Pesticide registration in the United States is governed by two primary statues, the Federal Insecticide, Fungicide, and Rodenticide Act (FIFRA), as administered by the U.S. Environmental Protection Agency (USEPA or Agency), and the Endangered Species Act (ESA), as administered by the U.S. Fish and Wildlife Service (USFWS) and the National Marine Fisheries Service (NMFS), collectively referred to as the “Services”.

When a pesticide is registered under FIFRA, the Federal “action” must also be in compliance with the ESA. Failure of the USEPA to consult with, and/or failure of the Services to assess, results in non-compliance under Section 7 of the ESA and creates opportunities for litigious intervention, which essentially brings the entire process to a standstill.

So…what’s the solution?

The Agency has proposed a strategy (see: USEPA’s Herbicide Strategy and/or ESA Work Plan) to implement upfront mitigations as a mechanism to offset potential risks and ensure compliance in order to address the backlog, create efficiency and meet court-mandated timelines. Under such a scenario growers would essentially be tasked with selecting mitigations from a “menu” or “picklist” (e.g., alley cropping, constructed wetlands, contour farming, cover cropping, grassed waterways, mulching with natural materials, no-till, riparian buffer zones, strip cropping, terrace farming, vegetative filter strips and field borders, and ponds for water and sediment control) in accordance with a rather arbitrary point system (or variation thereof) to be able to use a given pesticide product.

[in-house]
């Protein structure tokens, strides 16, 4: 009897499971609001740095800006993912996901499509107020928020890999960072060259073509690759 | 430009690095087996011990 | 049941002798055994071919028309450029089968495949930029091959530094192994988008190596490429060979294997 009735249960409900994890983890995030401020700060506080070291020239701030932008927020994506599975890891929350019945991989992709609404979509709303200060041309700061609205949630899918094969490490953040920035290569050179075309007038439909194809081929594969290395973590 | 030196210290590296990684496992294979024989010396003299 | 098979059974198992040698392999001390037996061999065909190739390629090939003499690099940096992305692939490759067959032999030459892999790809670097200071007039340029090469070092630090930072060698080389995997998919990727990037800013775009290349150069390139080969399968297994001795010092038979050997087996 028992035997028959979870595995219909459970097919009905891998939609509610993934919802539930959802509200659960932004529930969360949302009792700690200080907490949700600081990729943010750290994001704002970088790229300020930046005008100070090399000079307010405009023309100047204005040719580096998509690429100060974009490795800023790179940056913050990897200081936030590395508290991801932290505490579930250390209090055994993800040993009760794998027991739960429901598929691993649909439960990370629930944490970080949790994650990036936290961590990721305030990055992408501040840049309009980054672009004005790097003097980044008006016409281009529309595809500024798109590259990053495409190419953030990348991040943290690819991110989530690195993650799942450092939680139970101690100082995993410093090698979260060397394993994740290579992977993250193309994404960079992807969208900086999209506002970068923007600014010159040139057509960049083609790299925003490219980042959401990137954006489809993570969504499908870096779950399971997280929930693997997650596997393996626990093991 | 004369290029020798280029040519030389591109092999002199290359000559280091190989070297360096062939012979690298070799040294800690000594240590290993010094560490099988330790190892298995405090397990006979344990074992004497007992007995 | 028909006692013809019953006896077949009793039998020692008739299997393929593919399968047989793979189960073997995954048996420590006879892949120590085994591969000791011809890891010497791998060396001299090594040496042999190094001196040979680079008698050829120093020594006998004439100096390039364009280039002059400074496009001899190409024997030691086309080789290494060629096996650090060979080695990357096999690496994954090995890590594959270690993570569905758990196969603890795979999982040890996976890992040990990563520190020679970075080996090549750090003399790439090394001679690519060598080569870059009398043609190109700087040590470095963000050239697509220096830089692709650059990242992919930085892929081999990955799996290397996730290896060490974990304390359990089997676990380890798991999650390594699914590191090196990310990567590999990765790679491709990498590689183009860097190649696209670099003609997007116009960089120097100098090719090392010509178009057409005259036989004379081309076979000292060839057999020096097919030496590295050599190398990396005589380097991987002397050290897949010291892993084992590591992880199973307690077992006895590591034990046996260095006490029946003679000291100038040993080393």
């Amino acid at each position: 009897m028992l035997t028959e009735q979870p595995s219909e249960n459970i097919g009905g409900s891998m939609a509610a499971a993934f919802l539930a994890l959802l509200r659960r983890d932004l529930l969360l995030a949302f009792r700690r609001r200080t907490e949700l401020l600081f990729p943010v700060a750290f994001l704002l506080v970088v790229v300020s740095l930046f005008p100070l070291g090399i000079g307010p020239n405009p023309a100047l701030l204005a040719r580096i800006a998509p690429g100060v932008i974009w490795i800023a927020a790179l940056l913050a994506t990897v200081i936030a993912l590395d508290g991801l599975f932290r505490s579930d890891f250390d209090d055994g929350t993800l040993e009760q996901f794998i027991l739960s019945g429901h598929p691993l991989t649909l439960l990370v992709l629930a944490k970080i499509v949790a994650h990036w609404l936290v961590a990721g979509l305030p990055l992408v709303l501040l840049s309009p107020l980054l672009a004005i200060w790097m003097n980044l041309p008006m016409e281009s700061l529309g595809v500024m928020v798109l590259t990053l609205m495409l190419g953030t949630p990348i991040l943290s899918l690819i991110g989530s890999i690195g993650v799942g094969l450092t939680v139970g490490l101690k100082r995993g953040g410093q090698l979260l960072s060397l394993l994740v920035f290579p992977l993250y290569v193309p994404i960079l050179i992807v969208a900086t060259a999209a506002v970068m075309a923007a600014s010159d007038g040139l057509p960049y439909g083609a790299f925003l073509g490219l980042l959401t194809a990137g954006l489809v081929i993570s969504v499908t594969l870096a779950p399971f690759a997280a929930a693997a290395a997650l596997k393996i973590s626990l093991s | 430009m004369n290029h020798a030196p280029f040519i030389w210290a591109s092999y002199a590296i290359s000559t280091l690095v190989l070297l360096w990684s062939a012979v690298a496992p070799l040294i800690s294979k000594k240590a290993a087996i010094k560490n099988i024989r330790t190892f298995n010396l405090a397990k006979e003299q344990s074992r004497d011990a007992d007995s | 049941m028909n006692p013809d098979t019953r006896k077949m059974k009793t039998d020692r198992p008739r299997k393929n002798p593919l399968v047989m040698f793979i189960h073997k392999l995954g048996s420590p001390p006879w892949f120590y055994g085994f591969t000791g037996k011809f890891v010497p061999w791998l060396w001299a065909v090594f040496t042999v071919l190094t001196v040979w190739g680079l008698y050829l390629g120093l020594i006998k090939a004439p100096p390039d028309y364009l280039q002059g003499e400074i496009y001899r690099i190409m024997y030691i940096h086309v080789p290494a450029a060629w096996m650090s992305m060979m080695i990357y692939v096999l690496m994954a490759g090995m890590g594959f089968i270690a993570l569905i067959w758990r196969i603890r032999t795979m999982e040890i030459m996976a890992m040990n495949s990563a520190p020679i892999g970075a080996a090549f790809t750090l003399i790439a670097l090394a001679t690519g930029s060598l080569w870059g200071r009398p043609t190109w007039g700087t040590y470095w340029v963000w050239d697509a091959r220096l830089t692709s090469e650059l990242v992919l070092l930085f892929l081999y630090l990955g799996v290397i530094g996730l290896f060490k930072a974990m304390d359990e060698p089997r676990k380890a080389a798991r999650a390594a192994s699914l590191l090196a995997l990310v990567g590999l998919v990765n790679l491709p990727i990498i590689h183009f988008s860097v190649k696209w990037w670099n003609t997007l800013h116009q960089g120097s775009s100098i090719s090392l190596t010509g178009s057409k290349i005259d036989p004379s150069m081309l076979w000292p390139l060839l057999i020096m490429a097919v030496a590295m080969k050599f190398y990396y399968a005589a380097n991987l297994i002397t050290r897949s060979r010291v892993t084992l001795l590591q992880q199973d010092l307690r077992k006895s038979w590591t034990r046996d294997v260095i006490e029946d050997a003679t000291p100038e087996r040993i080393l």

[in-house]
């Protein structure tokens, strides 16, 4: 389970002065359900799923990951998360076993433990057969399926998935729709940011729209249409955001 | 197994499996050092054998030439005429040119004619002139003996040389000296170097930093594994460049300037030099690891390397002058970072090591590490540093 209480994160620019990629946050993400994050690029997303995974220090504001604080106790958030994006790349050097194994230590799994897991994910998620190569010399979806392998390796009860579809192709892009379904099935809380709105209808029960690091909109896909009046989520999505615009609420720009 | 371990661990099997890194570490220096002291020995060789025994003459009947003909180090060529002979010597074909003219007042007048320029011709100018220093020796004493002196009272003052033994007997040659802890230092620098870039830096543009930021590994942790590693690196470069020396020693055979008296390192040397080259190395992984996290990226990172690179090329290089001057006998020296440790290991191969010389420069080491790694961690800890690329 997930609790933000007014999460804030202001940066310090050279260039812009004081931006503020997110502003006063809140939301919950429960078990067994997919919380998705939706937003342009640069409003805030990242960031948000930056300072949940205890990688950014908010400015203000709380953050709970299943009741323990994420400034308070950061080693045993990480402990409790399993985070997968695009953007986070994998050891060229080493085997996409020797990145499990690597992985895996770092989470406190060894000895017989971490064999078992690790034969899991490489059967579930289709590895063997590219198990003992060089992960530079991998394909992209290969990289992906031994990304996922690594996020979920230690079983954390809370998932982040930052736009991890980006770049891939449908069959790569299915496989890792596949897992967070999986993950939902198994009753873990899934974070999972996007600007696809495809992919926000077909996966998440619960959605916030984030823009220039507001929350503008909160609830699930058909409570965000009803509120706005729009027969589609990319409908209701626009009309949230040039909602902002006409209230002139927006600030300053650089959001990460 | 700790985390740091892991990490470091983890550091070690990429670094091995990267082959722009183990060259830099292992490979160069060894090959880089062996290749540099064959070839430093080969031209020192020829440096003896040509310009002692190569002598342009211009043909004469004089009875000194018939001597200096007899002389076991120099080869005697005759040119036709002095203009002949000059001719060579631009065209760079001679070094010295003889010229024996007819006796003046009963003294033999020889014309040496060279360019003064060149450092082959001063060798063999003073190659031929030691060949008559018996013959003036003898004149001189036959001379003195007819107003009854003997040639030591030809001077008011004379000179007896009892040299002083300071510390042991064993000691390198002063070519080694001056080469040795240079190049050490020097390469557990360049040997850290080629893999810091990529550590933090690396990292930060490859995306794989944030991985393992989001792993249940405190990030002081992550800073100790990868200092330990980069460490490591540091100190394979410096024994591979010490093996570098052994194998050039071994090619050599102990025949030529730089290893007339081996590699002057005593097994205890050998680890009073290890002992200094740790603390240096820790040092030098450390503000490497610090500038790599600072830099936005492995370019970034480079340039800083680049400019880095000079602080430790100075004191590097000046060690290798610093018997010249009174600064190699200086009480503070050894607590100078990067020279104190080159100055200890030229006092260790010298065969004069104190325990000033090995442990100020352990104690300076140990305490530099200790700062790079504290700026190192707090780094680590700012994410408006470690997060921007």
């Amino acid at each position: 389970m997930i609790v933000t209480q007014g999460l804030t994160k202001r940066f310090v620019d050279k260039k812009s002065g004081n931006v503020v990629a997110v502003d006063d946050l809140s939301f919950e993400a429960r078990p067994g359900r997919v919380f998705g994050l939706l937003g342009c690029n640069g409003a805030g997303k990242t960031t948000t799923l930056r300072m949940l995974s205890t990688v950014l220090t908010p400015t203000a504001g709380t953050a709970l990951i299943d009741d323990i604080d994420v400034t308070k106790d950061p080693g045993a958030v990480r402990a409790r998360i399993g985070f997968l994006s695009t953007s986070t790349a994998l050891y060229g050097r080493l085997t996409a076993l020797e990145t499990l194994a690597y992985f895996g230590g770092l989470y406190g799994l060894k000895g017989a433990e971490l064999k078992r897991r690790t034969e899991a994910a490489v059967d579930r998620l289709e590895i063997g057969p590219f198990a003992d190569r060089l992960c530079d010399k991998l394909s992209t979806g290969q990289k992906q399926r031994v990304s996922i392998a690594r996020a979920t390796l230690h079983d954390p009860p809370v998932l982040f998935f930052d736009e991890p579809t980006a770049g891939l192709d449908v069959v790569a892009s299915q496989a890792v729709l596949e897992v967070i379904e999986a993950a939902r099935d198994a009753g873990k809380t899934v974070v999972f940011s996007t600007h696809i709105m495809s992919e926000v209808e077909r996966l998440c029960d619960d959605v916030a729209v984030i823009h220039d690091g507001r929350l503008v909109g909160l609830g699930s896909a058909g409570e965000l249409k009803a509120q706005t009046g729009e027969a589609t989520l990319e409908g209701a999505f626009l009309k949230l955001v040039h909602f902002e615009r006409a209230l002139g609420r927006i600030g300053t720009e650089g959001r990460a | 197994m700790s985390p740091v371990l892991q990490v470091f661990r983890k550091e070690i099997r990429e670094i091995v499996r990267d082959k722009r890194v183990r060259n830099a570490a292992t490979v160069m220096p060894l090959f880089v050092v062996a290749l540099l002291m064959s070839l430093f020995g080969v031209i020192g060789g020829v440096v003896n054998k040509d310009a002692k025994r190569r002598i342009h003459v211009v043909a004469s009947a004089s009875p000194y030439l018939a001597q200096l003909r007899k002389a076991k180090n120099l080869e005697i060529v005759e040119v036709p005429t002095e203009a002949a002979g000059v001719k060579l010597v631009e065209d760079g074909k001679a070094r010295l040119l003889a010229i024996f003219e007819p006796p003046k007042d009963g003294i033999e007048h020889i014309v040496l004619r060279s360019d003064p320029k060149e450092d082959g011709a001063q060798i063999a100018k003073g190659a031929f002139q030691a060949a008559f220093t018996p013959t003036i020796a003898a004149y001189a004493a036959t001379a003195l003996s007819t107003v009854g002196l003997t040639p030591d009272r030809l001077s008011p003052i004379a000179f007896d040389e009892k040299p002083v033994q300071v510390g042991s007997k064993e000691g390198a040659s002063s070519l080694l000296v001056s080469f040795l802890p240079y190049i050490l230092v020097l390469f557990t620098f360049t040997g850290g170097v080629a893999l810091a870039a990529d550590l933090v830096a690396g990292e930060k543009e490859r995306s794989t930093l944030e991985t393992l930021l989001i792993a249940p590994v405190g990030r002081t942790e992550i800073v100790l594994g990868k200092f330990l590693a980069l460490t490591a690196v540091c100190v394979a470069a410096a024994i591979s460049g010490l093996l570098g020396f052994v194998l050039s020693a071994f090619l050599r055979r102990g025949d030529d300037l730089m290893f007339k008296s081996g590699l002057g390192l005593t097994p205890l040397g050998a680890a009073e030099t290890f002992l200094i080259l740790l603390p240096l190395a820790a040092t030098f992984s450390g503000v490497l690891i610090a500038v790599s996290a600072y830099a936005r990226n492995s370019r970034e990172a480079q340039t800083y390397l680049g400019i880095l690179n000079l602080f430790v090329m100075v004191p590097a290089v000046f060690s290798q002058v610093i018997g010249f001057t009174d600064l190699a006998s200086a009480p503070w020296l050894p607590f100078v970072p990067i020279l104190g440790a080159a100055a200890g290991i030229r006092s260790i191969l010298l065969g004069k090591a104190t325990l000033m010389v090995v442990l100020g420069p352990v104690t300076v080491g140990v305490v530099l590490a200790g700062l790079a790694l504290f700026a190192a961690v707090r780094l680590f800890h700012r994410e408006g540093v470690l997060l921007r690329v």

However, what mitigations, how many, where and when? Does a screening-level risk analysis adequately inform mitigation necessity? To explore these questions an initiative was launched to evaluate the economic implications, practicality/feasibility, and effectiveness of the proposed mitigation strategy. These analyses have all now been published (open access) and are available as a resource for reference.

Inventory/practicality/feasibility/suitability (Waterborne Environmental Andy Jacobson):

Efficacy/risk reduction (Stone Environmental Scott Teed):

Economic implications (Compliance Services International Leah Duzy):

Related Content: 

Latest Pesticide Guidelines Could Have Significant Consequences for No-Tillers,

A Realistic Look at Refining EPA Pesticide Spray Drift Regulations,

No-Till vs. Mud, Fire & Water Facebook Videos